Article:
The Internet is a virtually infinite forest of clients, servers, information and data that anyone can access.
But it’s also full of dangers, as one Colorado couple has learned.
Crystal and Brian Byrd purchased a computer from Aaron’s, Inc. rent-to-own franchise in Aspen Way in 2010, and soon found out that they were being watched with the help of a type of software called a Remote Access Tool (RAT).
According to The Atlantic, the store had installed a RAT on the couple’s computer without informing them. Store employees subsequently collected message logs, screenshots and webcam photographs from their computer, as the store had wrongly believed the couple was behind on their payments, all without the couple ever knowing.
“[It felt] like being invaded, like somebody else was in our house,” Brian told the Associated Press in 2011.
The Byrds are currently embroiled in still-pending federal litigation over whether or not Aaron’s, Inc. or its employees had the right to install a RAT on the couple’s computer without telling them.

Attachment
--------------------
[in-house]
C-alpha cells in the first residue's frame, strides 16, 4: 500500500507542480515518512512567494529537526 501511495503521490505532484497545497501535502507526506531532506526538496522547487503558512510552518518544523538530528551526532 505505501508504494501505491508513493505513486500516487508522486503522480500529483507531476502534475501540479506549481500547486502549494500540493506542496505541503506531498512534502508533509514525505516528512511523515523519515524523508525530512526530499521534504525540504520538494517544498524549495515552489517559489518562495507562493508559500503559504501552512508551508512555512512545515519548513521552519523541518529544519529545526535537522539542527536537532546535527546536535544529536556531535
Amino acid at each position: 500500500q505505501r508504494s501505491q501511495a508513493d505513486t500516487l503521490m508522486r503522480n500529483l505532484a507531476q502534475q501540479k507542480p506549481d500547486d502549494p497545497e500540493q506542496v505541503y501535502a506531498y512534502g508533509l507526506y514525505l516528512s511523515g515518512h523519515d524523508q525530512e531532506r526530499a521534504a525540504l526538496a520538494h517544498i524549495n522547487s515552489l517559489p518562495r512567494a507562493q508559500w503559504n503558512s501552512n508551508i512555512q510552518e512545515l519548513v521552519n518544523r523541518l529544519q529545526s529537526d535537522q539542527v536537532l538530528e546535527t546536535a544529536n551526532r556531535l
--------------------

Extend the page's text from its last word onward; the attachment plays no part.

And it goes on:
It’s a question that’s tough to answer. U.S. laws regarding RATs are vague and often lacking. The 1986 Electronic Communications Privacy Act (ECPA), which forbids interception of electronic communications without first receiving consent, is the closest thing that comes to making RATs illegal. However, that law is nearly 29 years old, and far from being suited to cover contemporary cyber threats.
It’s also impossible to know exactly how many RATs there are, or how many people have fallen victim to this technology. According to The Atlantic, there have been hundreds of thousands of victims of just one type of RAT, and in 2014 alone. The actual number of infections across the years and across the various RAT technologies is impossible to estimate.
For the sake of the Byrds’ ongoing legal battles and for the countless Americans who are currently being watched through their computers by someone else with the help of RATs, it’s time for legislation to be passed that protects individuals against these types of non-consensual surveillance technologies.